In the Field - Pharmaceutical Technology

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Pharmaceutical Technology
Volume 32, Issue 1

Report from: India

The $6.3 billion Indian pharmaceutical industry is at a crossroad. Aiming to be the international home for quality drugs, which could in itself propel India's market to $20 billion by 2015 according to recent estimates, the generic hothouse is clearly moving beyond its earlier low-cost mindset.

Indian drug manufacturers are focusing on gaining leadership in their core, low-cost generic drug businesses by improving operating efficiencies and investing in innovation. The Indian government is also creating the right investment climate for both multinational corporations (MNCs) and Indian companies by addressing key concerns about intellectual property protection. In 2005, the government adopted the Patents Amendment Act to make the country compliant with the World Trade Organization's TRIPS regulations, which ultimately improve parallel trade and bring quick regulatory clearances.

Globally, India's drug industry ranks fourth in terms of volume (8% share of global sales) and 13th in value (1% share of global sales). The country produces 20–24% of the world's generic drugs (in terms of value) and is one of the top five active pharmaceutical ingredients producers (6.5% share), growing at 8–10% annually, according to a directive by India's Ministry of Commerce and Industry.

A study by McKinsey & Company confirms the fresh demand in India for drugs and pharmaceutical products in the forthcoming years. "Sheer size of the Indian market is one aspect. What is important is the incremental growth," said Palash Mitra, one of the study's authors. With the market set to add $14 billion in demand by 2015, competition and the need for innovation in drug processes and marketing strategies will balloon, he added.

The challenge will be different for large domestic companies, their smaller rivals, and MNCs, according to McKinsey. Large Indian companies will have to contend with aggressive attacks by smaller companies and the introduction of patented products by the major players, while the smaller companies will need to learn to manage size and complexity. In the past few years, larger drug companies have been growing at around 9% per year, an average growth rate as compared with other sectors, but smaller companies rose more rapidly, to the tune of 12%–14%. This growth has come at the cost of Big Pharma, which has been losing market share since 2000. The local industry has edged out MNCs whose 75% share of the market in 2000, fell to 35%.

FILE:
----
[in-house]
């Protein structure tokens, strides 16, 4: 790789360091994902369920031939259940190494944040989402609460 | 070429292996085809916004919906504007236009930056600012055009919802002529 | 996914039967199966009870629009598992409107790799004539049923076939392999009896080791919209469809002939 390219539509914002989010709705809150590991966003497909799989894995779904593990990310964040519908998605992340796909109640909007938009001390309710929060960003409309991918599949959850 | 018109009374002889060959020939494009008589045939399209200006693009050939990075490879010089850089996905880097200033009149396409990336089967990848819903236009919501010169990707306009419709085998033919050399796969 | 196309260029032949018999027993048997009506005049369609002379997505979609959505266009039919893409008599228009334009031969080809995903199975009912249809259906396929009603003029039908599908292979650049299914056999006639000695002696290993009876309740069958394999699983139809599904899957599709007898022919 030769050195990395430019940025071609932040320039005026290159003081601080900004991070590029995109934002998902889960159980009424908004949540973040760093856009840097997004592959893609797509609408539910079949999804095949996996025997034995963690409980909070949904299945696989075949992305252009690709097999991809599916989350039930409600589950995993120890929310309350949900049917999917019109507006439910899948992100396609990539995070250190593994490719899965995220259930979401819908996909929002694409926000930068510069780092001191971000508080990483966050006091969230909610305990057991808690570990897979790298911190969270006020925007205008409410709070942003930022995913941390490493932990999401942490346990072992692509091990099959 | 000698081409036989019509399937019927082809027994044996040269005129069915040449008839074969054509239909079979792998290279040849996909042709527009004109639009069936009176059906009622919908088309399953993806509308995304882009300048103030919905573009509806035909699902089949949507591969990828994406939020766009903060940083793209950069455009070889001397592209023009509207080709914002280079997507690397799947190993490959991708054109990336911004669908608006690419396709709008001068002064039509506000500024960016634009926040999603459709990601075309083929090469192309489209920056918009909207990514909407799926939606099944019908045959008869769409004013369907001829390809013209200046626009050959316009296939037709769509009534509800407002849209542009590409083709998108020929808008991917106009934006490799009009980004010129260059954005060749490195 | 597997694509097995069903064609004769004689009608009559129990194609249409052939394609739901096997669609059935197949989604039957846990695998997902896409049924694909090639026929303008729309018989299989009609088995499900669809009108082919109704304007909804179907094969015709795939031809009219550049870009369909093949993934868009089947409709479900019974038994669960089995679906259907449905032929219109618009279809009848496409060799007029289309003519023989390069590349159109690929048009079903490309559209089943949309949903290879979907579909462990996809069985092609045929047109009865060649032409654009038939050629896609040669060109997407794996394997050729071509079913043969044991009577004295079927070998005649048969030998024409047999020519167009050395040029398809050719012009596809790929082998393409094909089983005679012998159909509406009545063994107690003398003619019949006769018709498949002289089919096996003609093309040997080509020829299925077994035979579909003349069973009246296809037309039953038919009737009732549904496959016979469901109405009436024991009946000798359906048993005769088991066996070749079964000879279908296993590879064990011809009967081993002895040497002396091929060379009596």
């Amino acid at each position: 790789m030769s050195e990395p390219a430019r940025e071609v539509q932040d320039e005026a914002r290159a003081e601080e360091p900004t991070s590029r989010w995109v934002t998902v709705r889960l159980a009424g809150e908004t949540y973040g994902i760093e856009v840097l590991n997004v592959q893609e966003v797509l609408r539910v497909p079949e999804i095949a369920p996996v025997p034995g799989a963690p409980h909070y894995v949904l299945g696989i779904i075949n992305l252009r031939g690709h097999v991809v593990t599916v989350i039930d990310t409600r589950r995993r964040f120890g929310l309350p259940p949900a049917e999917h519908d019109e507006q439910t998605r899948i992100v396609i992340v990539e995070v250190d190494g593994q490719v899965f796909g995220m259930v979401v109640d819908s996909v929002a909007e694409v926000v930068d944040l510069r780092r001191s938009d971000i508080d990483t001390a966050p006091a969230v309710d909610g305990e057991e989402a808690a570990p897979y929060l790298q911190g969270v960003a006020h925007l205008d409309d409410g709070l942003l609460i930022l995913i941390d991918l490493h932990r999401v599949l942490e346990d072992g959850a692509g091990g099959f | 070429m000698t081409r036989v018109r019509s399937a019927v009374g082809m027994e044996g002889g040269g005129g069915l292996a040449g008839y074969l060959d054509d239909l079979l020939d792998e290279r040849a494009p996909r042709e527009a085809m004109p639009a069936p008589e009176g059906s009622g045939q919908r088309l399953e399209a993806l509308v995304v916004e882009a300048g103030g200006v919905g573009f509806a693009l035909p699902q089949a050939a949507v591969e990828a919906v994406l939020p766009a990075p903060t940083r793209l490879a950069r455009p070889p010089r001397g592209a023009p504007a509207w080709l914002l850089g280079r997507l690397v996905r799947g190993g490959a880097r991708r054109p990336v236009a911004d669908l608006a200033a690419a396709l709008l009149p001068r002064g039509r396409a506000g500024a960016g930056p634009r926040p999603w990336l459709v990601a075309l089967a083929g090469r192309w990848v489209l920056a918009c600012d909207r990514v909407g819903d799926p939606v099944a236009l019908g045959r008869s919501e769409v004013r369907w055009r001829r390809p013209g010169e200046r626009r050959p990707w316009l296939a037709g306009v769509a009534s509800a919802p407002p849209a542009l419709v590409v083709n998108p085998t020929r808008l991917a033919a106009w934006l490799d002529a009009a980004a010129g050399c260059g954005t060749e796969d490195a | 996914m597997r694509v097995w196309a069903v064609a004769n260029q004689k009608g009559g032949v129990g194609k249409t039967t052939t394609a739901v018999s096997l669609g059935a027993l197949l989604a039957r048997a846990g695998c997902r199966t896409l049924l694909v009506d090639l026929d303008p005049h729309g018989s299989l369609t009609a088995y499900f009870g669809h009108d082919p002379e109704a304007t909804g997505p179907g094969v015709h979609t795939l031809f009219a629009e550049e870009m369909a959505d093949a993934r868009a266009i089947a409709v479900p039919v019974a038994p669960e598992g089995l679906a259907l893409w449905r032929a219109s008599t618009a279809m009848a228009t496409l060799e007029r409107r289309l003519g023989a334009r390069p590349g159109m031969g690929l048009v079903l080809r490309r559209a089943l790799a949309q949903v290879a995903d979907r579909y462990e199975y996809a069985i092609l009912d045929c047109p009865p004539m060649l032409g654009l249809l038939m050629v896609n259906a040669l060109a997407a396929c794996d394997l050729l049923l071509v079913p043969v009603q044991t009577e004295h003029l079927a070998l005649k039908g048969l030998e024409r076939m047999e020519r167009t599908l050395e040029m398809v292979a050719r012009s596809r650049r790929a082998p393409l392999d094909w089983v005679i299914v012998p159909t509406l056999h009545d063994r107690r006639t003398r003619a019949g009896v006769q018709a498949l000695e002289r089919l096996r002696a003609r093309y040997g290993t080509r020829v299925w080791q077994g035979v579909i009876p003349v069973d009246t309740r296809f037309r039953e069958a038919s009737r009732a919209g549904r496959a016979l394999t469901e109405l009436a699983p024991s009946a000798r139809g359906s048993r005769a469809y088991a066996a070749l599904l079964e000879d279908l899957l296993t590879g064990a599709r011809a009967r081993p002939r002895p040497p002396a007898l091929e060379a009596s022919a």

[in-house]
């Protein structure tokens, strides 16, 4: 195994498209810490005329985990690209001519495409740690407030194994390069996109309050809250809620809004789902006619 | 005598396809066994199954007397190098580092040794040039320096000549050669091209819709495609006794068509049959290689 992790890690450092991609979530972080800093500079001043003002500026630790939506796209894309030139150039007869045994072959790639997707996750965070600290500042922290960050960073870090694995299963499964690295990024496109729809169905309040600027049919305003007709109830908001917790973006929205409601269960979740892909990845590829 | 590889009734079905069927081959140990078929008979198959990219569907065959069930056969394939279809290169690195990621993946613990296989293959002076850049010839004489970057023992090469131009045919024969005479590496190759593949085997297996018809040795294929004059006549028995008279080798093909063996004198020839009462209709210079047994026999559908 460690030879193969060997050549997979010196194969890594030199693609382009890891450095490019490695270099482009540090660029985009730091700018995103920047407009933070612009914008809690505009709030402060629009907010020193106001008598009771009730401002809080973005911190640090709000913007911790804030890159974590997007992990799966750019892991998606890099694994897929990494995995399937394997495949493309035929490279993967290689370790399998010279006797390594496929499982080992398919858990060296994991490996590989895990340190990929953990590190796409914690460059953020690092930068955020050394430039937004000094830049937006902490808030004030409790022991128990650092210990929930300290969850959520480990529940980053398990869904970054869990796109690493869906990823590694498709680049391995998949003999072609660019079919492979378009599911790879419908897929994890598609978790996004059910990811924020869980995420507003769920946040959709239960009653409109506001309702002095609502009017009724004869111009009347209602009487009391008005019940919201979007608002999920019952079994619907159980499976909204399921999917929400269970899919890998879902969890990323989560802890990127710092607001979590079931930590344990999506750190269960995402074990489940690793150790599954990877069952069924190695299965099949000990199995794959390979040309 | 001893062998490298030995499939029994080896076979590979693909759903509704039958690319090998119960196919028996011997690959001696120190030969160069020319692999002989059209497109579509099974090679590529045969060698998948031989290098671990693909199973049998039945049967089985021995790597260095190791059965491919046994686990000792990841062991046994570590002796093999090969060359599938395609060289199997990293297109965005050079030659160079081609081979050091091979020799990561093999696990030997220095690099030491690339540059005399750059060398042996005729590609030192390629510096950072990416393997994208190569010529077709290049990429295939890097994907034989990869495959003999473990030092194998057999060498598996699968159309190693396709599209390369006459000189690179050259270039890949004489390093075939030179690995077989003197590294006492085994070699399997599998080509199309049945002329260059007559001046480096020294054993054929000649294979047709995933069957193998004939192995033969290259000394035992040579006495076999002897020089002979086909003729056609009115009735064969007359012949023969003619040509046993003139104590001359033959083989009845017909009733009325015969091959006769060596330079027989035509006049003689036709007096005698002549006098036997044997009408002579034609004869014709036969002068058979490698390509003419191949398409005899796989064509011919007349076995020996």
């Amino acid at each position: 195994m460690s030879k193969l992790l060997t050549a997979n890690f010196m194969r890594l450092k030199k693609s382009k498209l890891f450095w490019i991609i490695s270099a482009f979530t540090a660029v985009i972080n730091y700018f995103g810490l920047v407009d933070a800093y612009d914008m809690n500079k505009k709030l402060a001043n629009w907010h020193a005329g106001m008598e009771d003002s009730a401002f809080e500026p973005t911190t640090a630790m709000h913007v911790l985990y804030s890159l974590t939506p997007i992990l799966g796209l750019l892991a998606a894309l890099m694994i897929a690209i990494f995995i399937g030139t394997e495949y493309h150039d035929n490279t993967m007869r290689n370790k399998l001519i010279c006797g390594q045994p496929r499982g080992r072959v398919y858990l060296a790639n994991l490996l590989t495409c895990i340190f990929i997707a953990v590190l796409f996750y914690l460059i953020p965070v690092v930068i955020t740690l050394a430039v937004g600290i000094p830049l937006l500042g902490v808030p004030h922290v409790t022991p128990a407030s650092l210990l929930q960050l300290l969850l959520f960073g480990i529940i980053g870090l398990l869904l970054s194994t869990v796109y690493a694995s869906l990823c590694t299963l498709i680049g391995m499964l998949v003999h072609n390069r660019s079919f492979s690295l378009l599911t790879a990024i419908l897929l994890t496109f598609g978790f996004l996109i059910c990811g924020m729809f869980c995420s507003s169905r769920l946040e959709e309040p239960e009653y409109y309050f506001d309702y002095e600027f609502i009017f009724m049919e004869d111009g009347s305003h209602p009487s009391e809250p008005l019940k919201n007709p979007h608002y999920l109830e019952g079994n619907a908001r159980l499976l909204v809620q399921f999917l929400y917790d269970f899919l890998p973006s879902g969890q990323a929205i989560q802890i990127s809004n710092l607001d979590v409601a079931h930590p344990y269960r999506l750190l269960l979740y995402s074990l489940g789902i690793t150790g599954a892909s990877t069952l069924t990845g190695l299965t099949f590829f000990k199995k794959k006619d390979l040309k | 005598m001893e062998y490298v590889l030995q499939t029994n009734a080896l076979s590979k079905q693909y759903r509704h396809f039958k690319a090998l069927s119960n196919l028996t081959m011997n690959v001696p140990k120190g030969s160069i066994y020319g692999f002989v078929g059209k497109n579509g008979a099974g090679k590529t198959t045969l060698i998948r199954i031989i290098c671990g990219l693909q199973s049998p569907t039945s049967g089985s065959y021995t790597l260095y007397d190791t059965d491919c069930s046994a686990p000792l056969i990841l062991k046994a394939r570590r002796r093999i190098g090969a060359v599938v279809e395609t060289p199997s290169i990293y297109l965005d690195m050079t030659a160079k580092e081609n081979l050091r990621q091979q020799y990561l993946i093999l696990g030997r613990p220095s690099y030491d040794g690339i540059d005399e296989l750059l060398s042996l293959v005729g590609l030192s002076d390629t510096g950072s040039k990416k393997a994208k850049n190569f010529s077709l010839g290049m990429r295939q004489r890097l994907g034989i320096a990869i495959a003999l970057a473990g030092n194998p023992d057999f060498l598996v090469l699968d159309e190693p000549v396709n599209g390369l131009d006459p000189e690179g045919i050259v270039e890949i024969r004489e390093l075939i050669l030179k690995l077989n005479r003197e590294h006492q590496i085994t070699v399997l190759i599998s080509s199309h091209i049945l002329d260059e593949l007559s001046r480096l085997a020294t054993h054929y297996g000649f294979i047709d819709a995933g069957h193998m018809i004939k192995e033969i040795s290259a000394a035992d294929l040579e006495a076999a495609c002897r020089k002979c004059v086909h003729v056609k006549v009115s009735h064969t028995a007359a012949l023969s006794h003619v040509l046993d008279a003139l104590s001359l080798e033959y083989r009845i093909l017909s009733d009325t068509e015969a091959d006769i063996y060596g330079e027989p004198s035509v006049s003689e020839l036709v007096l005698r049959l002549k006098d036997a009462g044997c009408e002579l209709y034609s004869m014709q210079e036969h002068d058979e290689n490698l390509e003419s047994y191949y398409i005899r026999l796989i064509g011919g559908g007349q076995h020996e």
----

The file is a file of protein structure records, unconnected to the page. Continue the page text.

Echoing these sentiments, a 2007 Goldman Sachs report predicts that India will be the fifth largest pharmaceutical market in the world by 2020, with global sales of $43 billion. Factors helping the surge include a growing middle class segment with disposable incomes, and increasing incidences of lifestyle diseases such as diabetes and hypertension. The gradual shift in disease profile and adoption of patented products is also boosting demand.

Consequently, a number of MNCs have entered the Indian market, and 16 of the 20 largest drug companies in the world already have a presence in India. In fact, drugs and pharmaceuticals make up the eighth largest foreign-direct-investment sector in India.

The country is already home to some of the world's most prominent makers of generic drugs, including Dr Reddy's Laboratories (Hyderabad), Ranbaxy Laboratories (New Delhi), and Sun Pharma (Mumbai ), all of which compete with US-based companies such as Merck and Pfizer. Indian companies are also using acquisitions to increase their market muscle and geographical reach.

"Indian generic companies have been particularly active in acquiring smaller foreign generic companies, especially in Europe and the US. They are potentially the most aggressive and are now able to get financial backing to contemplate the acquisition of significantly larger companies," says one industry analyst. Local players garnered a combined commitment of about $221 million from large private equity players in 2005, alone.

The market does have its negatives though. McKinsey's Gautam Kumra says the Indian government needs to expand its healthcare infrastructure to rural hospitals and clinics. "Around 90% of the Indian population is uninsured and must pay out-of-pocket for pharmaceuticals and healthcare services. Helping to accelerate the growth of private insurers in India would drive up drug sales," he explains.

Ashish Singh, managing director of Bain, a global business consulting firm, noted: "If Indian pharma is effective in shoring up its operating and cost structure, promoting innovation and gaining more regulatory credibility, the challenges both from mature markets and from developing countries like China should substantially lessen."


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